A booker, as the term is used in professional wrestling, is a person who puts matches together and determines basics about their content, such as relative overall length, who the eventual victor will be, and many of the moves which will be made during the match; in other words, the match's "plotline." The booker also plans other aspects of the show, including interview segments and other backstage skits or promos between matches.

Pro wrestling is not strictly "scripted" in the way that a play would be. Considerable room is left for improvisation, especially in the case of talented veteran performers; at times the wrestlers may not strictly follow the intentions of the booker, especially where actual injury has occurred. Injuries like this can force a quick ending to a match, and also may not have the same results as the original booking.

Talented bookers are key to any successful promotion. It is this element, even above athletic performance, that generally determines the success or failure of a promotion. Even so, the booker must have wrestlers of sufficient skill to work with to make the matches appear to be at least somewhat plausible.

Bookers often perform in the event in some way. The most notable example is World Wrestling Entertainment's Howard Finkel, who helped book shows, announced matches, and even wrote magazine reviews of shows. On the other hand, Vince Russo is viewed by many to have inserted himself too heavily.


Booking, in the sense used in professional wrestling, is the process of laying out in advance the general storyline of the match, to include what the eventual outcome will be. Booking may be very detailed and include a more-or-less precise length for the match and what moves, techniques, and holds will be employed by which wrestler or wrestlers and at what point in the match each will happen.

The power of a group or individual to set matches and storyline is said to have booking power. A promotion's creative team has booking power by definition, but official bookers are not the only people said to have booking power; a wrestler with a lot of backstage clout, who has allied with other wrestlers backstage to assert influence (see The Clique), who is friends with members of the creative team, or whose contract gives them creative control over their character (e.g., Hulk Hogan), may be said to have booking power. Backstage politics may play a large role in who gets to control the direction of matches and storylines.

"On the Fly" Booking

Another method is called "on the fly booking" which means that a show will be booked on the night that it is to be put on.

On the fly booking was often used by WCW during the Monday Night Wars. This was done because WCW had a large undercard talent roster which would have been time-consuming to write dedicated storylines for. This time period also saw the rise of the Internet wrestling community and the management at WCW perceived a need to keep the details of upcoming storylines from leaking out.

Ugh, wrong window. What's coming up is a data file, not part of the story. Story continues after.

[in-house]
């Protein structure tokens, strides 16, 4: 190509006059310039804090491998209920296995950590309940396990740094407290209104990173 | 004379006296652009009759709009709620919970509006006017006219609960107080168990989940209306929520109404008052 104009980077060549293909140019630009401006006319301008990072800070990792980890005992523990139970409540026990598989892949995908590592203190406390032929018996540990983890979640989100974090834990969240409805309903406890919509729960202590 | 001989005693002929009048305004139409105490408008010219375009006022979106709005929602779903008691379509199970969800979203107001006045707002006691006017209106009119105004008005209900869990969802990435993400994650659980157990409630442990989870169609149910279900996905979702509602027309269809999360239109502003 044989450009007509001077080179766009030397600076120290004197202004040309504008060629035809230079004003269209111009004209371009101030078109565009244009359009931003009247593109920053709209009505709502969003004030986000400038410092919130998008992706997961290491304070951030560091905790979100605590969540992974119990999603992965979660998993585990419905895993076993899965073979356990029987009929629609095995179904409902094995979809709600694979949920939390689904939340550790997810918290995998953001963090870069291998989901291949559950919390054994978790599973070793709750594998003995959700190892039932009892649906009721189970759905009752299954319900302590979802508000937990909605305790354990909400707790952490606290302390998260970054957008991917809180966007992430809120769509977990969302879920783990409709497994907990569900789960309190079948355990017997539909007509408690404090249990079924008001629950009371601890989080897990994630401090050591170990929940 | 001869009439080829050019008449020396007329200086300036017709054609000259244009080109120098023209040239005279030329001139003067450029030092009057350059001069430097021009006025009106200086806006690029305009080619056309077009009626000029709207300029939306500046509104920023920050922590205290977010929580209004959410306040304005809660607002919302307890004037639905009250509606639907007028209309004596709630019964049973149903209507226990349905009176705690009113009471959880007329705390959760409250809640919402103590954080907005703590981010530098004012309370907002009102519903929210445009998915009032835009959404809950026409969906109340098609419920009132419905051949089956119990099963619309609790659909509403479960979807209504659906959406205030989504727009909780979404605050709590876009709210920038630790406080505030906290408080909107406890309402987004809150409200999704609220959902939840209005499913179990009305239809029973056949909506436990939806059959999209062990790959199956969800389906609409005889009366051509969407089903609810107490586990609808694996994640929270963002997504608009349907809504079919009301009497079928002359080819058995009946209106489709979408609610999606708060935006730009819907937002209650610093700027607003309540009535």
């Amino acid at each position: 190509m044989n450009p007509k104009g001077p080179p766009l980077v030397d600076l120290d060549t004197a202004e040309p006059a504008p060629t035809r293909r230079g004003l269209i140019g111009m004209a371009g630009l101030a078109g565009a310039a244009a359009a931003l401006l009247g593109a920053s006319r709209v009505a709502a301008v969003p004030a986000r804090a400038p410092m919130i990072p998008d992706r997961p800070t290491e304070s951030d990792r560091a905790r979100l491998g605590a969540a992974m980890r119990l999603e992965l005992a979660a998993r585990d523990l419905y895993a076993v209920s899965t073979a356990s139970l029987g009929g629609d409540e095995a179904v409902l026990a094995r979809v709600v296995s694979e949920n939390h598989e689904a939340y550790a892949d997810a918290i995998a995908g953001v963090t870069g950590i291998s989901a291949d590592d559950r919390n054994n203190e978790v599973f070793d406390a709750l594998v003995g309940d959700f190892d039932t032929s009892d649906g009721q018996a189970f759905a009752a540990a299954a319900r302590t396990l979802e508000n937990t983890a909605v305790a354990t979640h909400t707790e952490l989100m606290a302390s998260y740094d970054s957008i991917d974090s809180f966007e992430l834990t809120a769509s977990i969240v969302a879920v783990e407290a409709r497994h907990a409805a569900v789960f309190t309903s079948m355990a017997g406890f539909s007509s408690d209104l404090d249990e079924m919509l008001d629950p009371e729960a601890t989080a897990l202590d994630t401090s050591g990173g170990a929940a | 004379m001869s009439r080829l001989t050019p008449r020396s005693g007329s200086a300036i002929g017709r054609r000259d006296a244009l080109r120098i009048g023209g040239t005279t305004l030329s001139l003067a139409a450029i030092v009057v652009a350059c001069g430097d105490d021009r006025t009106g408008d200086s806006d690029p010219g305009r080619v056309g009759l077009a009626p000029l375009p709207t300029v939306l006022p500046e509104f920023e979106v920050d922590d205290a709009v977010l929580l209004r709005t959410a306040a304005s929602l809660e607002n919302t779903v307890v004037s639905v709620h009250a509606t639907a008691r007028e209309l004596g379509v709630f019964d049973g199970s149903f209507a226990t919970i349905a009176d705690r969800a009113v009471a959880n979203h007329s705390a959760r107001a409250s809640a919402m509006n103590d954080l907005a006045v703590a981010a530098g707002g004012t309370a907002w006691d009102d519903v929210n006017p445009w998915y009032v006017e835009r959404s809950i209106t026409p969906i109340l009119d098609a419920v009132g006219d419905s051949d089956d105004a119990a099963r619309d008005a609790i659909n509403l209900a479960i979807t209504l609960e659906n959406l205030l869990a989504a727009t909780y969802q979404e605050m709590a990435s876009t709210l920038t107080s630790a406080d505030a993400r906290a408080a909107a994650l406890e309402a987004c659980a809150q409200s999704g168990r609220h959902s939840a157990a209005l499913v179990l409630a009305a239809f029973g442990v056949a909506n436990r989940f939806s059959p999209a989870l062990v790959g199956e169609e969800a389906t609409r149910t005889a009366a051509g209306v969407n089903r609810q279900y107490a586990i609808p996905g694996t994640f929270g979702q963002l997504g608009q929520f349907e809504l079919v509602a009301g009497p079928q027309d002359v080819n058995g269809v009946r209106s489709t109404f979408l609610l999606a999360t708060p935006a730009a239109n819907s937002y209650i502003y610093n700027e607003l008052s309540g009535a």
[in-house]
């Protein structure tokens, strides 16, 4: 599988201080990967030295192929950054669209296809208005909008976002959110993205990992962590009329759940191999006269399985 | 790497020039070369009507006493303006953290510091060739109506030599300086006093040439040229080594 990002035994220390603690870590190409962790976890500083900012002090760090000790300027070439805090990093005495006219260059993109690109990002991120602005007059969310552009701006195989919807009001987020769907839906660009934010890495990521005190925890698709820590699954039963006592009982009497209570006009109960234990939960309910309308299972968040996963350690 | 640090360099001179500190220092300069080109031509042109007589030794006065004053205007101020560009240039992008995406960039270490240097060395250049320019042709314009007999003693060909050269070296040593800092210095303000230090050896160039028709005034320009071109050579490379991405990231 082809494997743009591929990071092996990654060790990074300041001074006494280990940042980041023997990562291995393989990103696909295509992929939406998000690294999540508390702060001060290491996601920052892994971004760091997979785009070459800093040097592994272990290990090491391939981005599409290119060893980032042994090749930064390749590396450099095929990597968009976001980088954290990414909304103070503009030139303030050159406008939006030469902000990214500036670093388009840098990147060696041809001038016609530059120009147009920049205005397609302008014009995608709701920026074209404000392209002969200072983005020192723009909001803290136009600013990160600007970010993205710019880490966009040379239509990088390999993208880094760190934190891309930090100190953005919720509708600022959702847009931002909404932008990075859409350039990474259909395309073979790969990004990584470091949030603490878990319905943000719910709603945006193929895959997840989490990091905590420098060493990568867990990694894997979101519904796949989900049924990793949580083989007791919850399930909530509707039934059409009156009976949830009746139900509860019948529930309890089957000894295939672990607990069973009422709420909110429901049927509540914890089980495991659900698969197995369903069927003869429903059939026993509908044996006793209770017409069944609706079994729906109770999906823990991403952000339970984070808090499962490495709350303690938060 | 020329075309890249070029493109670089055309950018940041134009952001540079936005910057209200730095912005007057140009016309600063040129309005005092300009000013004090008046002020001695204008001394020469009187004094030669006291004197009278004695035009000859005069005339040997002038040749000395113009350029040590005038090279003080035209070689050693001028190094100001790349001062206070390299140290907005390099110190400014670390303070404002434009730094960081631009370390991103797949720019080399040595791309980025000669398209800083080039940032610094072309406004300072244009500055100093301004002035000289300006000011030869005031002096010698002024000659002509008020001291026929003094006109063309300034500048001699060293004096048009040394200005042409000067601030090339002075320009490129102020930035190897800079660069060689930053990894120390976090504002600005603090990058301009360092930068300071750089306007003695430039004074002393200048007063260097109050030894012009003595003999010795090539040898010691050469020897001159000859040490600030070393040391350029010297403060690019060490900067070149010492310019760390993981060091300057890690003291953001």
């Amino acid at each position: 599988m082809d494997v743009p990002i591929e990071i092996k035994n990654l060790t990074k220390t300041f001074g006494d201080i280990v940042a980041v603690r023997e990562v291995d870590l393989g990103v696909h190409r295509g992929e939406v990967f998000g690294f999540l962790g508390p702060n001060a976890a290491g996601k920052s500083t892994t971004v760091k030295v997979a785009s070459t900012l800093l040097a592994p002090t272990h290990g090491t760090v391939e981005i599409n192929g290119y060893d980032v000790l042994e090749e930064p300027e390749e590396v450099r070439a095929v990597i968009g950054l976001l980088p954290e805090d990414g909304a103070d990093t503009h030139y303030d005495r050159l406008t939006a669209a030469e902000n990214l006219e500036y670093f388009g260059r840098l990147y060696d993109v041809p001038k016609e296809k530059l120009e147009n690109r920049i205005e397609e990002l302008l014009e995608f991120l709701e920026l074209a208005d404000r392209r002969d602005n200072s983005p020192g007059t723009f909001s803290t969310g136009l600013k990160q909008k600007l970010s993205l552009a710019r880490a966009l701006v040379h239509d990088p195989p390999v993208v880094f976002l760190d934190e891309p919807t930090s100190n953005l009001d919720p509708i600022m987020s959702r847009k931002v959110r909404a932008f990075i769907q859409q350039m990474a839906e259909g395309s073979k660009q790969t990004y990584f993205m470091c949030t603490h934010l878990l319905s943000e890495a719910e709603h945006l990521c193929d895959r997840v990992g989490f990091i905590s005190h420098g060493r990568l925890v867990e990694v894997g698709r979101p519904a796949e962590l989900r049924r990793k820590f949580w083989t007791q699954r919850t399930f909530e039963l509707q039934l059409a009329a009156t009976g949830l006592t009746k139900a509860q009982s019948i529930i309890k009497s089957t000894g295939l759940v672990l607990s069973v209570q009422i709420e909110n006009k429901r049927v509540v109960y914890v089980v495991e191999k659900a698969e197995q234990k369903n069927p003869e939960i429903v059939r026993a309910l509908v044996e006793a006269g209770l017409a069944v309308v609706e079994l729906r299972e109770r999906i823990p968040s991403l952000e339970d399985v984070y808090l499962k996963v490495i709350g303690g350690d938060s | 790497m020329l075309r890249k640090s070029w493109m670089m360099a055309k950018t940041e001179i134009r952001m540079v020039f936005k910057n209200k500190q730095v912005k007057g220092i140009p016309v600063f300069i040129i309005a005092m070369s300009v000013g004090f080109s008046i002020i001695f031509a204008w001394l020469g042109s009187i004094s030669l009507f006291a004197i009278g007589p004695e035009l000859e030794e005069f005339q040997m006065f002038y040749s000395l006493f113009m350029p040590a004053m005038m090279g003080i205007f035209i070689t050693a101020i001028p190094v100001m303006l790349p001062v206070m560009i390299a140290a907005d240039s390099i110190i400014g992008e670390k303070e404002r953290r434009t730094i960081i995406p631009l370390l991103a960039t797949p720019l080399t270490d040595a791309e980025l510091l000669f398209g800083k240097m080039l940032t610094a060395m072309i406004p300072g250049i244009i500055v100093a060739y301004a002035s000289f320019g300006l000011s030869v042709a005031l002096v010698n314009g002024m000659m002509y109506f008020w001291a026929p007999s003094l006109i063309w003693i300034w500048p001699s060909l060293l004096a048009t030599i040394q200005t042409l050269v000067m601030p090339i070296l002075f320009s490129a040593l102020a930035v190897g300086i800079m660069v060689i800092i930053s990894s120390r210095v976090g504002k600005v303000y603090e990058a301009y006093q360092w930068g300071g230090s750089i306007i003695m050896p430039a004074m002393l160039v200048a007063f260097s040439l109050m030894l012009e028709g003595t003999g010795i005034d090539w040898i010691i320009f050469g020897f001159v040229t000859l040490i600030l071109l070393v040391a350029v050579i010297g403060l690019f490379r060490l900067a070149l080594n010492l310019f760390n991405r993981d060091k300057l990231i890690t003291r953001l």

This method of booking's drawbacks became visible quickly when WCW storylines would often seem disjointed and not carry over into next week's show.

In light of WCW losing the Monday Night Wars, on the fly booking is rarely practiced except in cases where a wrestler does not show up at a scheduled event or at some independent wrestling shows where the talent is not part of a permanent roster.

In E-Wrestling

Booking teams with regard to E-feds will mostly start with the person who starts the fed. These Fedheads or Owners choose the style of federation and then plan matches or angles for their writers. Some Fedheads also have their own characters in their own federations which can cause issues if writers believe that the owner favours their own creation over everyone else.

The longer a federation is in existence the more likely it is to add other people into the booking team. This can either be in the form of co-bookers who would add input into cards or angles or may be assigned to look after a certain division or title. Again if the co-bookers are writers this can lead to accusation of nepotisim.

The need for co-bookers varies from federation to federation mainly dictated by the number of people on the roster, the number of divisions or titles and the style of federation. An Angle-Match writing federation requires much more planning than a typical RP based fed so is more liekly to have a multi person booking team.

Having a booking team can avoid the burn out that most new federations suffer from when their owners tire of running a federation. Sharing the load also means that a greater pool of creativity is available and writers can deal with a specific person for their angles rather than one person who is doing everything. On the downside if not well structured then a booking team can head off in different directions and lead to confusion within the team and the federation. Whether booking is given out incorrectly by a different booker or an internal issue ends up with two bookers taking different side a booking team can face as many issues to run as a solo owner.

Wrestling figures who are or were known bookers

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